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RBI announces second set of liquidity measures

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The March 27 package had delivered a 75 basis point reduction in the policy rate and launched the first TLTRO to ease pressure on bond yields.The Reserve Bank of India announced a second set of emergency measures to help struggling nonbanking finance companies (NBFCs) with cash infusions and persuading banks to lend funds rather than parking them by lowering the reverse repo rate. The central bank has also sought to open the funding tap for stretched microfinance institutions (MFIs), ease bad-loan recognition norms, help states borrow more as they seek to cope with Covid-19 containment and provide relief to banks on dividend payments as well as other conditions to free up money and ease liquidity.

The RBI’s commentary also pointed to room for further rate cuts, given that retail inflation is already down 170 basis points from its January peak and could ease further with a rise in the acreage under plantation.

“Such an outlook would make policy space available to address the intensification of risks to growth and financial stability brought on by Covid-19,” said governor Shaktikanta Das. “This space needs to be used effectively and in time.”

The steps on Friday follows the first set of measures that it announced on March 27–which included slashing the policy rate to a record—to bolster an economy set to slow dramatically in the wake of the Covid-19 pandemic and the ensuing lockdown.

Das pledged more rescue measures as and when needed. The new liquidity push aggregating to Rs 1 lakh crore of funding has been targeted at NBFCs and specific institutions such as the National Housing Bank (NHB), Small Industries Development Bank of India (Sidbi) and the National Bank for Agriculture and Rural Development (Nabard) to facilitate flow of credit to the needy and institutions lower down in the pecking order.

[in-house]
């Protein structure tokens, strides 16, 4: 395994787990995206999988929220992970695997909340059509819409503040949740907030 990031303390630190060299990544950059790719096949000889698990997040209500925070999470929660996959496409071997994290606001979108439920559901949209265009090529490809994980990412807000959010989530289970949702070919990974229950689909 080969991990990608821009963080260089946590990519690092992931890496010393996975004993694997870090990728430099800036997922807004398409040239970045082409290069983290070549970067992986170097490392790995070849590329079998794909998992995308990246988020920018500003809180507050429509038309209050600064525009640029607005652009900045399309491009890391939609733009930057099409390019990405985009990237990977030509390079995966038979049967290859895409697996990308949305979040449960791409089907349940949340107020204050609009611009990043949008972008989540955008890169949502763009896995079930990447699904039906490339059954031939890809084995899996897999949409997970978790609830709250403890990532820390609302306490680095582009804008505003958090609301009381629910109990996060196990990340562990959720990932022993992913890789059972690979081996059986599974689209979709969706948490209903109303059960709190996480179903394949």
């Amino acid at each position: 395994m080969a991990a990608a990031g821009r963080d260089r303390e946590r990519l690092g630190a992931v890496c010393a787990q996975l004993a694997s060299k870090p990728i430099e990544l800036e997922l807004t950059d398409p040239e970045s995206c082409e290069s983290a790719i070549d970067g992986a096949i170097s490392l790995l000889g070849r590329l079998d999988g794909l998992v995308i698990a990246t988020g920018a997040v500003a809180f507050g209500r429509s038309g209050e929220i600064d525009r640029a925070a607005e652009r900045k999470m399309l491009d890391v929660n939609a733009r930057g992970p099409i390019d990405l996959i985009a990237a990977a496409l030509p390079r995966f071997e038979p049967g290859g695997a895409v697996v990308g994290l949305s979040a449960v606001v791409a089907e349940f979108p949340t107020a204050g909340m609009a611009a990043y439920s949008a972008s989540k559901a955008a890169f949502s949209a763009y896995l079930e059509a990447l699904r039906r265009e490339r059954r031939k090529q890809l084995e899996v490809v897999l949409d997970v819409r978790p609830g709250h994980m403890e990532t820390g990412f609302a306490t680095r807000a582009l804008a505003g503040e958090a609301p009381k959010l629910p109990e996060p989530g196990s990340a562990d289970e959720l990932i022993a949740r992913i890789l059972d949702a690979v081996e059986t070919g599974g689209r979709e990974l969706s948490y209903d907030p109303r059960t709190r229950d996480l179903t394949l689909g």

The second iteration of the Targeted Long Term Repo Operations (TLTRO) window will exclusively lend to NBFCs, to the tune of Rs 50,000 crore, with a similar amount going toward refinancing financial NHB, Sidbi and Nabard. The first TLTRO that was announced on March 27 saw banks channeling most of the money raised to top-rated borrowers.

The central bank granted a freeze on bad loan recognition for three months beginning March 1, a step that will help borrowers stressed even before Covid-19 struck. They can avail of moratorium benefits—which were announced on March 27–and prevent banks from declaring them as delinquent.

“Should there be additional requirement, depending on actual utilisastion of funds provided by the RBI, if there is a further requirement, the RBI will assess and take further measures for liquidity support,’’ Das said in his televised address. “The RBI will monitor the evolving situation continuously and use all its instruments to address the daunting challenges posed by the pandemic.”